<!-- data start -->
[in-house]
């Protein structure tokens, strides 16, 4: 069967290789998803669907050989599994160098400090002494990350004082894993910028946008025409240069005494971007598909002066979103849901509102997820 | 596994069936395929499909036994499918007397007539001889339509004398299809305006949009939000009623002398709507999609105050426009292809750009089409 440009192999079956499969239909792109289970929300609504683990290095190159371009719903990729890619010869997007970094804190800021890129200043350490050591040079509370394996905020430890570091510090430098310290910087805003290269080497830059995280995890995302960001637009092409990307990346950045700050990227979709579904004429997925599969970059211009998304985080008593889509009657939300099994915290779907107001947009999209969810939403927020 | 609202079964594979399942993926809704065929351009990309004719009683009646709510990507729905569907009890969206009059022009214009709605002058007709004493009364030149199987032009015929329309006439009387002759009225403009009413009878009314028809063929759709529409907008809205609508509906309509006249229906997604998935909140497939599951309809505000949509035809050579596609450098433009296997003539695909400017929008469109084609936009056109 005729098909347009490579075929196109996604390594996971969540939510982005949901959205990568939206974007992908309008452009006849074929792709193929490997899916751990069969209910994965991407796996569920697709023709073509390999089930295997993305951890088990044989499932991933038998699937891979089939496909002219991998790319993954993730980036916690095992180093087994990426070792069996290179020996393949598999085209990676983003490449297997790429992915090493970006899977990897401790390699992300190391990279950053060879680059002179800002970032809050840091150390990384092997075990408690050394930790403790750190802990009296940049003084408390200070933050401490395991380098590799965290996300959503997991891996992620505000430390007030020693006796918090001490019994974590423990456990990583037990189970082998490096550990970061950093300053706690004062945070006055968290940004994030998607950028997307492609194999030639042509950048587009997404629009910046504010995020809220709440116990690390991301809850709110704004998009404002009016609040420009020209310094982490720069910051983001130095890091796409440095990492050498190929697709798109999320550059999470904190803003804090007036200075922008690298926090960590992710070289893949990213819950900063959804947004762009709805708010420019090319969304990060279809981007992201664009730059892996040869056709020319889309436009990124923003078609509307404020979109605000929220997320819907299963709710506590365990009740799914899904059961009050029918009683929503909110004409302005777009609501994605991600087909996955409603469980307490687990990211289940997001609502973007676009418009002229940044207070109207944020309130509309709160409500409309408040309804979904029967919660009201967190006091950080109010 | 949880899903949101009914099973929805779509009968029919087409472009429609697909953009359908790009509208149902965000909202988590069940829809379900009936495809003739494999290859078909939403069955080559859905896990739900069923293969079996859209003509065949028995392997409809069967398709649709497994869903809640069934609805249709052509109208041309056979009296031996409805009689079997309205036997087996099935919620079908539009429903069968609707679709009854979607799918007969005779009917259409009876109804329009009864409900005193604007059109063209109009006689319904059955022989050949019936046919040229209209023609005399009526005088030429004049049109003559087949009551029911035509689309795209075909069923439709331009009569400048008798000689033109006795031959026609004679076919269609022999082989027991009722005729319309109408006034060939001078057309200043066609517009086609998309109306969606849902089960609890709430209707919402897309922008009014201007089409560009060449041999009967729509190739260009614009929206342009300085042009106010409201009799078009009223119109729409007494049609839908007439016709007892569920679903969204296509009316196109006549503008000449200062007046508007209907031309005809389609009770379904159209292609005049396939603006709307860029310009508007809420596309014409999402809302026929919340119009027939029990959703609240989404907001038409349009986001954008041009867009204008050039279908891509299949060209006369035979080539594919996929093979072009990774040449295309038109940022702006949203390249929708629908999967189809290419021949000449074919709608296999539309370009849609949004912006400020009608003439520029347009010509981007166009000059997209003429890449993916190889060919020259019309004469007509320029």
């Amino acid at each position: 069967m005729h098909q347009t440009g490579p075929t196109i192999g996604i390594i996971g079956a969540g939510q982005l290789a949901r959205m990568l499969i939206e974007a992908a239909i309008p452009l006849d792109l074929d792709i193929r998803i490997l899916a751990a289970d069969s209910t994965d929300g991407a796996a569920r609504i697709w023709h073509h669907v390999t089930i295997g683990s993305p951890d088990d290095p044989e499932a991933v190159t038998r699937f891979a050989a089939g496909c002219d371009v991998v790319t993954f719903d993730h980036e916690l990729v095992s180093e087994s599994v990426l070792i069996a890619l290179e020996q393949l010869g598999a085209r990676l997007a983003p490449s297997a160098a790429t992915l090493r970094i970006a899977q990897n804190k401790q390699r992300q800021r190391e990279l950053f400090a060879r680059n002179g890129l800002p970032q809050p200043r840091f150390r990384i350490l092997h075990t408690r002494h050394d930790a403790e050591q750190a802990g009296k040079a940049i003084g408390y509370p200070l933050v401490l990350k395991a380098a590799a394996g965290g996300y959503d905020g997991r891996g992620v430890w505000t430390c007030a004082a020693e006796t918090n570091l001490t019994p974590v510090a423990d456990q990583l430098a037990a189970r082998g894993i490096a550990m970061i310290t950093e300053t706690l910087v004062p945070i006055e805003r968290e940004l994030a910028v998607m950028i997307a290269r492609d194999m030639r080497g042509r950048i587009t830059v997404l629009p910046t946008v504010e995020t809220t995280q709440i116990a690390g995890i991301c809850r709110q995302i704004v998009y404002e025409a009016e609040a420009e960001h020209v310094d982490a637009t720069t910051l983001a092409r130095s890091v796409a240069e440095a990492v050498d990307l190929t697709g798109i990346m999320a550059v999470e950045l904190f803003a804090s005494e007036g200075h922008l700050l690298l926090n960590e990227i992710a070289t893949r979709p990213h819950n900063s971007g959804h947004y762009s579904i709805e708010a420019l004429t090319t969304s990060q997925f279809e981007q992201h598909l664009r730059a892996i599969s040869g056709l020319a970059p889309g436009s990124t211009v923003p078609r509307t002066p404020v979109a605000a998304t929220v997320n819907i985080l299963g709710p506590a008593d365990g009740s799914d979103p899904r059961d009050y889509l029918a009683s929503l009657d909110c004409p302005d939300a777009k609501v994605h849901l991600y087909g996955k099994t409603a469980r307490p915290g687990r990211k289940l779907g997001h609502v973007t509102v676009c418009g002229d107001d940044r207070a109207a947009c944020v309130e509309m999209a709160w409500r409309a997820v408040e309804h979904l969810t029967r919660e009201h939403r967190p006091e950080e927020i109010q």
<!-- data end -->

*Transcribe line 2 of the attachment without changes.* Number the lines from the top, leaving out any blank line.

């Protein structure tokens, strides 16, 4: 069967290789998803669907050989599994160098400090002494990350004082894993910028946008025409240069005494971007598909002066979103849901509102997820 | 596994069936395929499909036994499918007397007539001889339509004398299809305006949009939000009623002398709507999609105050426009292809750009089409 440009192999079956499969239909792109289970929300609504683990290095190159371009719903990729890619010869997007970094804190800021890129200043350490050591040079509370394996905020430890570091510090430098310290910087805003290269080497830059995280995890995302960001637009092409990307990346950045700050990227979709579904004429997925599969970059211009998304985080008593889509009657939300099994915290779907107001947009999209969810939403927020 | 609202079964594979399942993926809704065929351009990309004719009683009646709510990507729905569907009890969206009059022009214009709605002058007709004493009364030149199987032009015929329309006439009387002759009225403009009413009878009314028809063929759709529409907008809205609508509906309509006249229906997604998935909140497939599951309809505000949509035809050579596609450098433009296997003539695909400017929008469109084609936009056109 005729098909347009490579075929196109996604390594996971969540939510982005949901959205990568939206974007992908309008452009006849074929792709193929490997899916751990069969209910994965991407796996569920697709023709073509390999089930295997993305951890088990044989499932991933038998699937891979089939496909002219991998790319993954993730980036916690095992180093087994990426070792069996290179020996393949598999085209990676983003490449297997790429992915090493970006899977990897401790390699992300190391990279950053060879680059002179800002970032809050840091150390990384092997075990408690050394930790403790750190802990009296940049003084408390200070933050401490395991380098590799965290996300959503997991891996992620505000430390007030020693006796918090001490019994974590423990456990990583037990189970082998490096550990970061950093300053706690004062945070006055968290940004994030998607950028997307492609194999030639042509950048587009997404629009910046504010995020809220709440116990690390991301809850709110704004998009404002009016609040420009020209310094982490720069910051983001130095890091796409440095990492050498190929697709798109999320550059999470904190803003804090007036200075922008690298926090960590992710070289893949990213819950900063959804947004762009709805708010420019090319969304990060279809981007992201664009730059892996040869056709020319889309436009990124923003078609509307404020979109605000929220997320819907299963709710506590365990009740799914899904059961009050029918009683929503909110004409302005777009609501994605991600087909996955409603469980307490687990990211289940997001609502973007676009418009002229940044207070109207944020309130509309709160409500409309408040309804979904029967919660009201967190006091950080109010 | 949880899903949101009914099973929805779509009968029919087409472009429609697909953009359908790009509208149902965000909202988590069940829809379900009936495809003739494999290859078909939403069955080559859905896990739900069923293969079996859209003509065949028995392997409809069967398709649709497994869903809640069934609805249709052509109208041309056979009296031996409805009689079997309205036997087996099935919620079908539009429903069968609707679709009854979607799918007969005779009917259409009876109804329009009864409900005193604007059109063209109009006689319904059955022989050949019936046919040229209209023609005399009526005088030429004049049109003559087949009551029911035509689309795209075909069923439709331009009569400048008798000689033109006795031959026609004679076919269609022999082989027991009722005729319309109408006034060939001078057309200043066609517009086609998309109306969606849902089960609890709430209707919402897309922008009014201007089409560009060449041999009967729509190739260009614009929206342009300085042009106010409201009799078009009223119109729409007494049609839908007439016709007892569920679903969204296509009316196109006549503008000449200062007046508007209907031309005809389609009770379904159209292609005049396939603006709307860029310009508007809420596309014409999402809302026929919340119009027939029990959703609240989404907001038409349009986001954008041009867009204008050039279908891509299949060209006369035979080539594919996929093979072009990774040449295309038109940022702006949203390249929708629908999967189809290419021949000449074919709608296999539309370009849609949004912006400020009608003439520029347009010509981007166009000059997209003429890449993916190889060919020259019309004469007509320029």